Forty-two team orthopedists representing all 28 major league baseball teams were surveyed to ascertain their definitive treatment for a hypothetical starting rotation pitcher who had sustained a grade III acromioclavicular (AC) separation to his throwing arm 1 week before the season. Twenty-nine (69%) of the physicians would treat the injury nonoperatively, while 13 (31%) would operate immediately. Twenty-five (60%) of the orthopedists had actually treated a pitcher or position baseball player with a grade III AC separation in the throwing arm, the 25 treating a total of 32 patients. Twenty (63%) of these injuries were treated nonoperatively, and 12 (37%) were treated operatively. The physicians reported that 16 (80%) of the patients treated nonoperatively regained normal function and achieved complete relief of pain, while 18 (90%) had normal range of motion after treatment; of those treated operatively, 11 (92%) regained normal function, achieved complete relief of pain, and had normal range of motion after surgery.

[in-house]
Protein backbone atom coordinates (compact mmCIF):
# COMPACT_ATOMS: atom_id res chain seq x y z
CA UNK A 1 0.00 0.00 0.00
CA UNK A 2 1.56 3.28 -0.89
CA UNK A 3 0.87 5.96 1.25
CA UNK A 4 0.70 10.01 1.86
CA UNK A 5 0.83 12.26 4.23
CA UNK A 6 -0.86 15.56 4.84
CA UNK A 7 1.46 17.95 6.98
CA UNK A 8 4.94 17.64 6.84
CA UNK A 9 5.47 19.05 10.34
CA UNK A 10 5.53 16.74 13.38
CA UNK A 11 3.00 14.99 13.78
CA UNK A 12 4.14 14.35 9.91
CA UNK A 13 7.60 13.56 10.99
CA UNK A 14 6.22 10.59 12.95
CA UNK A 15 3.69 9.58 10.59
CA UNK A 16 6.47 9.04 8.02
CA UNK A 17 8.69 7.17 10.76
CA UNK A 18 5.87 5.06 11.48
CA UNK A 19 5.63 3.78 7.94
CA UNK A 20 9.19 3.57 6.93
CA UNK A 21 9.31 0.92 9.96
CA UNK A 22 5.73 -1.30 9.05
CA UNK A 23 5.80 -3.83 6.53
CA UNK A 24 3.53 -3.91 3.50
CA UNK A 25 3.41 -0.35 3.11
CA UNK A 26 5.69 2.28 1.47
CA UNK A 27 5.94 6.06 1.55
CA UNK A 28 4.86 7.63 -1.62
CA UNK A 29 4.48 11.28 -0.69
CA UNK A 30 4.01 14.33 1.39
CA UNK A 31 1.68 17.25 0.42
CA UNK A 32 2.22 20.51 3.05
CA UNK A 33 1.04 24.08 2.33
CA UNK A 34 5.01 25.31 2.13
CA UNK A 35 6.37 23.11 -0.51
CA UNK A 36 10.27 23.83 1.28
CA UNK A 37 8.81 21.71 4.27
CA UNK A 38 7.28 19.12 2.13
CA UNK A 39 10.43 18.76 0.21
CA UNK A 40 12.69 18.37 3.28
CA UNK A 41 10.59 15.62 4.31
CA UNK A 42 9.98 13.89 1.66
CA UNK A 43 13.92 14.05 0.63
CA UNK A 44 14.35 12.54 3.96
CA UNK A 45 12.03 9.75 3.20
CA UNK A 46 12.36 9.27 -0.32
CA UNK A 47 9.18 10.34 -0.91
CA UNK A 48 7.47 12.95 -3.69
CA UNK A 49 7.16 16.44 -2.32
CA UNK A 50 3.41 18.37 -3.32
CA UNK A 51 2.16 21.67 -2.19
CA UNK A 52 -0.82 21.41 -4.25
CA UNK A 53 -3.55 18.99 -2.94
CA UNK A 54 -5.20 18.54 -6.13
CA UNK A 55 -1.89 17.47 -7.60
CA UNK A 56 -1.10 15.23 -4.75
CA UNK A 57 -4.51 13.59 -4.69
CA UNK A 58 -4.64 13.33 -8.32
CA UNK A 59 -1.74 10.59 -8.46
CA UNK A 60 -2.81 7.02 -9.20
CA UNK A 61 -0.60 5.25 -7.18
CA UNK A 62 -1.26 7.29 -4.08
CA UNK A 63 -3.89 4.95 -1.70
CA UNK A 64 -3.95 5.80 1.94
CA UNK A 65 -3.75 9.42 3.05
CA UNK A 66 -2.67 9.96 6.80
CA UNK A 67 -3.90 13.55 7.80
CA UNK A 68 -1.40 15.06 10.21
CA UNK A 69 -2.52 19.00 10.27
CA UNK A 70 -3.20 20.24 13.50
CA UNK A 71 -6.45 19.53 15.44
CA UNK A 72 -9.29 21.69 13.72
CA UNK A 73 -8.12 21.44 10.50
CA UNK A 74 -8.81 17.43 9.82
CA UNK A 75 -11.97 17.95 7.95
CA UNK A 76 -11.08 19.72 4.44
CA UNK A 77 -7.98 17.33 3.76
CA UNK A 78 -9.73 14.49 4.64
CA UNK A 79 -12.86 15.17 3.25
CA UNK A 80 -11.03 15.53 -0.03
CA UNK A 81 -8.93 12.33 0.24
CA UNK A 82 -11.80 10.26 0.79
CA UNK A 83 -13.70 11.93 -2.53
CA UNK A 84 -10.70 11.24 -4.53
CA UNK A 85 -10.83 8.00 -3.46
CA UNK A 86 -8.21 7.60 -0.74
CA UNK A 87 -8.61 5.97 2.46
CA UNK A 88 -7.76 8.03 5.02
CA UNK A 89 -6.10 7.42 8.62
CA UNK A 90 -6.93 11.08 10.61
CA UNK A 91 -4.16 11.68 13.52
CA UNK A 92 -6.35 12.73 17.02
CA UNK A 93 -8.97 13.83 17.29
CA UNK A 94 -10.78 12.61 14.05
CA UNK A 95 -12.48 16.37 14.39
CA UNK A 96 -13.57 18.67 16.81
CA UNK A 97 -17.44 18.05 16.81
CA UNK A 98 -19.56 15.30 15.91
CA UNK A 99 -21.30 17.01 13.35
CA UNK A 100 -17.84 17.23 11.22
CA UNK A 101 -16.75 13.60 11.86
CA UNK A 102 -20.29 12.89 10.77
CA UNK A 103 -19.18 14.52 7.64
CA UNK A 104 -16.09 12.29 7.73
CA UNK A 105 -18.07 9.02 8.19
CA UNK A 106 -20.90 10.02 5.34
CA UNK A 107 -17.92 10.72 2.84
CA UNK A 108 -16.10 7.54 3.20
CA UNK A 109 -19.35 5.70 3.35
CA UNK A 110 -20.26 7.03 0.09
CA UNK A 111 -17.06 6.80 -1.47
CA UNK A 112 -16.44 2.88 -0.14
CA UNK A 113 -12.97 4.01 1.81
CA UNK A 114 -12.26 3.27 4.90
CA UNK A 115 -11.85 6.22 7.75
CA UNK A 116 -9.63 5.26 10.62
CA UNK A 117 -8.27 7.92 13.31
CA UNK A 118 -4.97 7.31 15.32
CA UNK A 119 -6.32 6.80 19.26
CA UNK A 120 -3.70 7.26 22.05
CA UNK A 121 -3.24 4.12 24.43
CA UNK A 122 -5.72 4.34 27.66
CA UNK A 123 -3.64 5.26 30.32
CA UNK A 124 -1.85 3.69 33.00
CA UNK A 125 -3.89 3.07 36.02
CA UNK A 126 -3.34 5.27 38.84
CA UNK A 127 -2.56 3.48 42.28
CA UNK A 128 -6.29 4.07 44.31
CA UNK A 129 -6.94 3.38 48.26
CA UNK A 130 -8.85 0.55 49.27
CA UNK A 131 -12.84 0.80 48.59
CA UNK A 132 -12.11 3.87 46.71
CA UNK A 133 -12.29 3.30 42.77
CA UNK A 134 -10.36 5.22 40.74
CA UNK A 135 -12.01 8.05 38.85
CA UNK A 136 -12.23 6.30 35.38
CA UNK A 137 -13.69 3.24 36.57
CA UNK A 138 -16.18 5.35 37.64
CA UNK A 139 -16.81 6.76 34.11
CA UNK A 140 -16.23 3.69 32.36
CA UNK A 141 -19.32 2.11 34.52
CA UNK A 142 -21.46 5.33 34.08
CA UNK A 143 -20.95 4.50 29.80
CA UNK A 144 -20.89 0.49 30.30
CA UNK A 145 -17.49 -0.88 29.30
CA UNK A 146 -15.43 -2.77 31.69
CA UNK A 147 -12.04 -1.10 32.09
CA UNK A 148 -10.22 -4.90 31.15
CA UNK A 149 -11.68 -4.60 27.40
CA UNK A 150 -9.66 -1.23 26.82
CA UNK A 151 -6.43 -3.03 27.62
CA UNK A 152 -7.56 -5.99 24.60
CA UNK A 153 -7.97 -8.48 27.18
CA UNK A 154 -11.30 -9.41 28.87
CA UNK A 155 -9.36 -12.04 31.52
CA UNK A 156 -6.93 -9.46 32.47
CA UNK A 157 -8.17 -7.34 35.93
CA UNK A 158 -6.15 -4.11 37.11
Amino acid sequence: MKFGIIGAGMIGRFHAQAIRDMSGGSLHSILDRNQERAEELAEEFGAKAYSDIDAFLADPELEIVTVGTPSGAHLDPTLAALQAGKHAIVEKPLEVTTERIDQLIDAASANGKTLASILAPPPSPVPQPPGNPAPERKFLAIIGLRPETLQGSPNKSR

|Original language||English (US)|
|Number of pages||4|
|Journal||American journal of orthopedics (Belle Mead, N.J.)|
|State||Published - Nov 1997|
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